And this is where big data produced by MNOs can step in. Data can help us understand the causes of these unnecessary deaths and how to prevent them. In Namibia, satellite and cell phone data has supported the elimination of malaria. 80,000 people most critical to slowing malaria transmission were identified, allowing interventions like bed net distribution to be optimally targeted to disrupt the infection cycle, reducing the cost of reaching to the whole population.
The advantage is real but perhaps not for much longer
MNOs currently have a significant advantage over other actors in the development sector. Low-income markets have low smart-phone use and thus there are minimal to none substitution options by digital platforms. Location data stored by MNOs, as Gartner informs, provide an unrivalled benefit. They just need to tap into this, and they don’t need to go about this alone. Gartner, in their paper, mention possible partners that can help MNOs to use the data they have.
The Digital Impact Alliance published a detailed study on the possible industry-wide benefits, and how MNOs can boost their profits together with the positive impact in the future to come. However, the current advantage might be quickly disappearing with increased smartphone penetration. This might change the existing opportunity window as smart-phone apps can come up with more diverse and powerful offer.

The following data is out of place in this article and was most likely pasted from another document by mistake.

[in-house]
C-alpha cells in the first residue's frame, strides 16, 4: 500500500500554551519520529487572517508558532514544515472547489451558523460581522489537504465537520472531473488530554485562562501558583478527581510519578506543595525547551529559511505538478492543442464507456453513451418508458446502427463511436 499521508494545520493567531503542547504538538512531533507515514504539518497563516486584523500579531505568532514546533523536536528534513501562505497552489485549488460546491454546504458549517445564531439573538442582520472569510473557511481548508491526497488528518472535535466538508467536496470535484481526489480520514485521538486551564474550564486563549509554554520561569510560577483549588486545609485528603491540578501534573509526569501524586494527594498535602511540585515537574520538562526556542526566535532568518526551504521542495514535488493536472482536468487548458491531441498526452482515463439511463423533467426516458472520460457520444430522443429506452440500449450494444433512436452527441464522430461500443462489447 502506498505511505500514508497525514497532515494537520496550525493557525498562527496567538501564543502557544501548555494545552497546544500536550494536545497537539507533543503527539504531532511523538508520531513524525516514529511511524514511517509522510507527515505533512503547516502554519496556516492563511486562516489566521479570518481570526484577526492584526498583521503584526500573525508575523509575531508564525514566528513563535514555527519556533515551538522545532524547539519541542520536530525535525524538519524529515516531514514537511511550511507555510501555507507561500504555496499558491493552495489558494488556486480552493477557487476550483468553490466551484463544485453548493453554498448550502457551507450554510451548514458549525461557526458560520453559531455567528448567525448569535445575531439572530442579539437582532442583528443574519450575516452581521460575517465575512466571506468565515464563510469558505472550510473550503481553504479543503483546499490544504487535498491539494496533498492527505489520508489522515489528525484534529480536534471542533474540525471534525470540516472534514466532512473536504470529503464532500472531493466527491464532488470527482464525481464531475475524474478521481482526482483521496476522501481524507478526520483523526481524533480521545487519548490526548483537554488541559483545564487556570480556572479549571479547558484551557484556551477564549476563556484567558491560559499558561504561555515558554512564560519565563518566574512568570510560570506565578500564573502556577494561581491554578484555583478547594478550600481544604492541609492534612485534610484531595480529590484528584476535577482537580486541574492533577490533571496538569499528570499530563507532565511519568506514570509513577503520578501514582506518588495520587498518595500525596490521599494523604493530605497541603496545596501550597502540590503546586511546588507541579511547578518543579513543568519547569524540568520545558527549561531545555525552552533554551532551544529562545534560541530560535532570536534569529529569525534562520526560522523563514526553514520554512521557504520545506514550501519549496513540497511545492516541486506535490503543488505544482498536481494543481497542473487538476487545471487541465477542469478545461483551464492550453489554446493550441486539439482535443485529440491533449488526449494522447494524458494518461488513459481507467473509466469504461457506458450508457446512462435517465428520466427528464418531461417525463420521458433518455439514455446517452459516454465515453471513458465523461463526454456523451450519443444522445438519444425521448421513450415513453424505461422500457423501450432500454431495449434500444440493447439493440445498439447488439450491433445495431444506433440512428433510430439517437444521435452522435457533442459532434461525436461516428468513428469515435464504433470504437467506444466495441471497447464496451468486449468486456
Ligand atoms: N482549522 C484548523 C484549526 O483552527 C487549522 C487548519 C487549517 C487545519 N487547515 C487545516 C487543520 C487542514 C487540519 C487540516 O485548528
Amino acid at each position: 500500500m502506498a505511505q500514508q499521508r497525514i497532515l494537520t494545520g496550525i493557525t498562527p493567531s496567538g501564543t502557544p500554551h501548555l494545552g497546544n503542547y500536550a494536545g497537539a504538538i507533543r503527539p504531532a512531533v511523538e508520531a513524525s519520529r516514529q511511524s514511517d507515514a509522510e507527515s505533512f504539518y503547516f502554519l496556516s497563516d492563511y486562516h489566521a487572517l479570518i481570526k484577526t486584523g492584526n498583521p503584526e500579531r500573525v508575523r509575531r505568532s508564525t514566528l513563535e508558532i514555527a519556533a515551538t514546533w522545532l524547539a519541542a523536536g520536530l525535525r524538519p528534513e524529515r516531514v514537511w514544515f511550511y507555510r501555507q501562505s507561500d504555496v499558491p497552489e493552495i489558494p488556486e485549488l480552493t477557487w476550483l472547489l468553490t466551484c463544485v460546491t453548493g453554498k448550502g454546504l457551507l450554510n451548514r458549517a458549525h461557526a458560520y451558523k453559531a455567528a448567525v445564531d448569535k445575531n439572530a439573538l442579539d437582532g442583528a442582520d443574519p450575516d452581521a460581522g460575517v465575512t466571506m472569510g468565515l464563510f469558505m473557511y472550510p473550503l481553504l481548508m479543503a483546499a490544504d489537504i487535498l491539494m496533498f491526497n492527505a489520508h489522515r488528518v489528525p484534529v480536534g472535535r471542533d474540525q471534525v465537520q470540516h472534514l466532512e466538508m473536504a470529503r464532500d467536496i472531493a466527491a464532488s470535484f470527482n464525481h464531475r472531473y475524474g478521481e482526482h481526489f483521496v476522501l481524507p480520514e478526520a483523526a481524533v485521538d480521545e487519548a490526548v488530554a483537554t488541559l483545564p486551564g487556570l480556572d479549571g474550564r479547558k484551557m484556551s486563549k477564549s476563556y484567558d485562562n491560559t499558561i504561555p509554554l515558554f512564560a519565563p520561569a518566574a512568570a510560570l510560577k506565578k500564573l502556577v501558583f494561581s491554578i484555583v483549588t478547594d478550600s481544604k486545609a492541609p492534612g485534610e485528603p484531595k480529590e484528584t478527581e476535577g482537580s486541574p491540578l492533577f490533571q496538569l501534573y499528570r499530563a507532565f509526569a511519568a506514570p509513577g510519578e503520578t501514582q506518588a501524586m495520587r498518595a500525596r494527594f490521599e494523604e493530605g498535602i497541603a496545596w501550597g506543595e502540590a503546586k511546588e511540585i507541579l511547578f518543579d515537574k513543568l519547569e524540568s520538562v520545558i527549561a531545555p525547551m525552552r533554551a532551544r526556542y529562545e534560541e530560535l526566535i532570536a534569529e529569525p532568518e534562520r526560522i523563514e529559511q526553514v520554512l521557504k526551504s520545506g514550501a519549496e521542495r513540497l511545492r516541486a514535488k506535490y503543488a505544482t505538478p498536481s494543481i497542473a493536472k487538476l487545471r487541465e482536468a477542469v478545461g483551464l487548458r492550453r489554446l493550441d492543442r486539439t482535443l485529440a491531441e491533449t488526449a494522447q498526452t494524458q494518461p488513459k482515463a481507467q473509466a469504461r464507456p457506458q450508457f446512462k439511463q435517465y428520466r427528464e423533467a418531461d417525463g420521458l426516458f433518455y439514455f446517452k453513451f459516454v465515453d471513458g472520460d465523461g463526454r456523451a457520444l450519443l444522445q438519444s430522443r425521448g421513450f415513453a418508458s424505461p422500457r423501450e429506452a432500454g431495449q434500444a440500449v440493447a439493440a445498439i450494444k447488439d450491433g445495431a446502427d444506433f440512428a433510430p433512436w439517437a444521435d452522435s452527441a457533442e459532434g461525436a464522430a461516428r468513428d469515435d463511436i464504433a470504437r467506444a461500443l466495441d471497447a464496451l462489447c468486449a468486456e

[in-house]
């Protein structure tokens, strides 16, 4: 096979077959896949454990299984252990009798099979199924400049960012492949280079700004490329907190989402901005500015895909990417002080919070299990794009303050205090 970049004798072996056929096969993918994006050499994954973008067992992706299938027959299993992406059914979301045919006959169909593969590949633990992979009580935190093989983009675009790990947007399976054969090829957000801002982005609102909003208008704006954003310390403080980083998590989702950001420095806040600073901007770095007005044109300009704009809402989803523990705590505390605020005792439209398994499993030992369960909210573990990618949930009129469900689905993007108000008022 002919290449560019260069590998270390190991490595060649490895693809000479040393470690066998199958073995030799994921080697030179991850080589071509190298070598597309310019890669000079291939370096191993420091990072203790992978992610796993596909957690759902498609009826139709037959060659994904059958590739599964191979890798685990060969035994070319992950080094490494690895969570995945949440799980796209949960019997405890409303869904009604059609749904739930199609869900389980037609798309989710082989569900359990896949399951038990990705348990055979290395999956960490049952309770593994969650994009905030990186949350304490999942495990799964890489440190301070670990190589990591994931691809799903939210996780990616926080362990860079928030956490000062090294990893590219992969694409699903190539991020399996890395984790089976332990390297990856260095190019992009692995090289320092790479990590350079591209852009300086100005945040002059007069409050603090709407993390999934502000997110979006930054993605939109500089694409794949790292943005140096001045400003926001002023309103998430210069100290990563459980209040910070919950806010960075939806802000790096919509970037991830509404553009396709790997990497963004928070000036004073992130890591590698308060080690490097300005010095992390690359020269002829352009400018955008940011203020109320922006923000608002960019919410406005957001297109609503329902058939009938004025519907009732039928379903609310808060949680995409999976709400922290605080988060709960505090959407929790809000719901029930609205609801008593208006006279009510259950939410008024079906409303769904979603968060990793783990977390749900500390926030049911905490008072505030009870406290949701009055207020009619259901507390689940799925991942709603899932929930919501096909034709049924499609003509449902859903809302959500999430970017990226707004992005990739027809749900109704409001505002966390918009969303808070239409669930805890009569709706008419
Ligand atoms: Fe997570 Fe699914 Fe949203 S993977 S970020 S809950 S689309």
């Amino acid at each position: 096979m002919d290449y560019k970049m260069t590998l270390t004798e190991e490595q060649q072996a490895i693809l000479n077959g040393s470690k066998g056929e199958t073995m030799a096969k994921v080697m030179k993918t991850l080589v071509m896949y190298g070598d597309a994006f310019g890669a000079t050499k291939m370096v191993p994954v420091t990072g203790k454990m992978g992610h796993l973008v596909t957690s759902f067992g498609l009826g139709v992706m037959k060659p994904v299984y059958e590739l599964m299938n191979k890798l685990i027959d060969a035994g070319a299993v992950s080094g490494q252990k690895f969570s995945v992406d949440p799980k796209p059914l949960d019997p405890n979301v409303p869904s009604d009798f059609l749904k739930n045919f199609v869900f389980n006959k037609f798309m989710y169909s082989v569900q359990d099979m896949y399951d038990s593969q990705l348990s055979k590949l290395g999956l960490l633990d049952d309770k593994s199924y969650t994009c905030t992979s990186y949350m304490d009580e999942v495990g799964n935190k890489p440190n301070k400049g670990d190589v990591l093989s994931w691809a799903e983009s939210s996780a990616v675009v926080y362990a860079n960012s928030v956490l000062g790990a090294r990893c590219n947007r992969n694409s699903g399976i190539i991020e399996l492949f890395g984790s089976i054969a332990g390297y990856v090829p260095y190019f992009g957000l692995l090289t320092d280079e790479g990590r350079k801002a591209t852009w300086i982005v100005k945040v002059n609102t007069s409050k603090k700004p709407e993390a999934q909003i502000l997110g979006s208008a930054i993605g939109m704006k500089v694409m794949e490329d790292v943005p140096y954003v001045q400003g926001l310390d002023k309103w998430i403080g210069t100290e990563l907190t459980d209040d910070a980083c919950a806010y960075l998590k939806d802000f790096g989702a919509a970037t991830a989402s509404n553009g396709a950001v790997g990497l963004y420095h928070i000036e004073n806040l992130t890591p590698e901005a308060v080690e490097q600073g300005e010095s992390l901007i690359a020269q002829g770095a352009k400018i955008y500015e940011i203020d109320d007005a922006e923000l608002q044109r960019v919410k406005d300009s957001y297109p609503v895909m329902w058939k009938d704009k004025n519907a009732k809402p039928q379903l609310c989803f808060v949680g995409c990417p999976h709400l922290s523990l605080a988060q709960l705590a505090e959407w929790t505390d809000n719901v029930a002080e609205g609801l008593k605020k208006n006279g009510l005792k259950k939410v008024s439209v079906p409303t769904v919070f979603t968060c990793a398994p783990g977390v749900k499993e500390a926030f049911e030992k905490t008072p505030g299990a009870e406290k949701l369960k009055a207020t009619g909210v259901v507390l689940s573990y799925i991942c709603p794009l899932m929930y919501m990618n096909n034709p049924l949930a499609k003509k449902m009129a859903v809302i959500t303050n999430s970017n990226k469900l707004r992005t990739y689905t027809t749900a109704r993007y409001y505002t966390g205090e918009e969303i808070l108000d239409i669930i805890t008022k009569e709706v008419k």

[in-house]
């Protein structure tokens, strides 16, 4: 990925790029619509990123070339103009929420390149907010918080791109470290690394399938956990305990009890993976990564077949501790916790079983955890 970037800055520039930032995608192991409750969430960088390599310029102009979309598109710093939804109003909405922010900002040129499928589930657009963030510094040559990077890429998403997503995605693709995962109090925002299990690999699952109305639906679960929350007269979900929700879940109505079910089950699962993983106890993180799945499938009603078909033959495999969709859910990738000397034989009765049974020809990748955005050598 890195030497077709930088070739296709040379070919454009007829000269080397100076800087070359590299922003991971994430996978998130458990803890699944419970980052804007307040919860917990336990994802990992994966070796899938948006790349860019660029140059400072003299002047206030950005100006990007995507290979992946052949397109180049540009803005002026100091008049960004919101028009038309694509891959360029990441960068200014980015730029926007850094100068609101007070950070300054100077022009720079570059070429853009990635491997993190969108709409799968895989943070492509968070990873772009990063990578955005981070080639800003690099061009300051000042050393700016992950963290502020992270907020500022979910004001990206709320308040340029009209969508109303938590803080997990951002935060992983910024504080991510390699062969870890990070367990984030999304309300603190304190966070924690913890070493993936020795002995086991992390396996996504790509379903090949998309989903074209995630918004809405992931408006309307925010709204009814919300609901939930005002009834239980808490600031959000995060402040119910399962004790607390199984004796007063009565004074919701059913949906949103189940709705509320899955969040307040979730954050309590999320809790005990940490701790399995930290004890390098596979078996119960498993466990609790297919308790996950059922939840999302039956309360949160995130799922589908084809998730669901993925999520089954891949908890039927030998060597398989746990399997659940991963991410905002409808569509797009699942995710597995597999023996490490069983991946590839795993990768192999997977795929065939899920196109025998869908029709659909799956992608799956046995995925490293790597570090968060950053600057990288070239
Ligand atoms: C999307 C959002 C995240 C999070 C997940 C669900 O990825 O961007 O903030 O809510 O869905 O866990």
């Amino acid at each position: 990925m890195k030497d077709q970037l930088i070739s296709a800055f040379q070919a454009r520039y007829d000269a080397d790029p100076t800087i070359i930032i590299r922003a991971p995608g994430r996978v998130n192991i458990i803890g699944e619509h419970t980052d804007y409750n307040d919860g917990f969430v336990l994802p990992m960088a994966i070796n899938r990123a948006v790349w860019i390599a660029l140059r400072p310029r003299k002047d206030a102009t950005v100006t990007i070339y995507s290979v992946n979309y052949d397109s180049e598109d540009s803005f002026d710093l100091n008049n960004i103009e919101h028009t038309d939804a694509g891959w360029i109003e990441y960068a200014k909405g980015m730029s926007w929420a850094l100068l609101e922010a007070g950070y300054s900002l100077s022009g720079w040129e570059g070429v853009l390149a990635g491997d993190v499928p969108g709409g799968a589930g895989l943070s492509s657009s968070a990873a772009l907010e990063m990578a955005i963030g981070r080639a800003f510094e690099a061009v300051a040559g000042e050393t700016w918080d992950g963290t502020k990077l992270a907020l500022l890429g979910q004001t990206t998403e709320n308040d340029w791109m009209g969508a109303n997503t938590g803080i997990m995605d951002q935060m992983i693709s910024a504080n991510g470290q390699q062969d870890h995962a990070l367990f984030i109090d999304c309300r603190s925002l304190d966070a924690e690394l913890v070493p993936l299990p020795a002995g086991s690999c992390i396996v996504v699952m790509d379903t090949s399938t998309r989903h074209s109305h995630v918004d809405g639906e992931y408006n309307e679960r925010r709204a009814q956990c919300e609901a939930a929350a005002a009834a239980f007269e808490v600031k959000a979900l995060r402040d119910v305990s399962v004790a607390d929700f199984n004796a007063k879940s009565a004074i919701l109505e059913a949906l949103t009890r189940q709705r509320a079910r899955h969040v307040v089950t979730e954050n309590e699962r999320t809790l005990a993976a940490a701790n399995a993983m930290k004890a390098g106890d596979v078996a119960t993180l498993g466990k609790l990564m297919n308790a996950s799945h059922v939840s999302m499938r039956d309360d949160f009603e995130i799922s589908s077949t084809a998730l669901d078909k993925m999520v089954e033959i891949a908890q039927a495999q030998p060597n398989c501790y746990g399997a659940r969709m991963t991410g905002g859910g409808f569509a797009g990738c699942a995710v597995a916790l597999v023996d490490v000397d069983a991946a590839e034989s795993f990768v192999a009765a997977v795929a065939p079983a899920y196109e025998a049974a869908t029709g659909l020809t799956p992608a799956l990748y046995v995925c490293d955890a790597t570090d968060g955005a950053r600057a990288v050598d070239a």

The plan to achieve SDGs is only about 10 years away and the clock is ticking. It is important to start acting now if the world is to overcome data gaps and design better targets, which could impact education, health or other social services.
Actionable development solutions for Mobile Network Operators
Health – location data can help track human mobility and so can play an important role, for instance, in epidemics. Actors can use MNOs’ location data to improve resource allocation and response to crises.
- Telcos cooperated with the government and NGO sector, for instance in Namibia for malaria planning and elimination.
Infrastructure and transport – location data can emulate human movement thought cities and their use of roads and highways. These data can then be used to assess the situation and help optimize the infrastructure system, route network and public transport.
- In Philippines MNO data from Orange has been used to understand and improve traffic congestion.
Crisis Response– usage data can identify deviations and anomalies; location data can track movement in affected areas and SMS can be used to notify affected users. Governments or emergency response teams could better identify affected areas and monitor recovery. MNO data can also make a better sense of short-term migrations and optimize resource allocation.
- A real-life example can be found in Haiti where Digicel and Flowminder used mobile data analytics to map population movement and track the cholera outbreak.
The bottom line is: big data can save lives while increasing profits. MNOs currently have a cutting edge advantage over other actors who might be able to collect big data in the development sector. This might, however, be disappearing with increased smart-phone penetration. Furthermore, the deadline for achieving SDG is only about ten years away and so there is an increasing need to use big data to achieve a better world.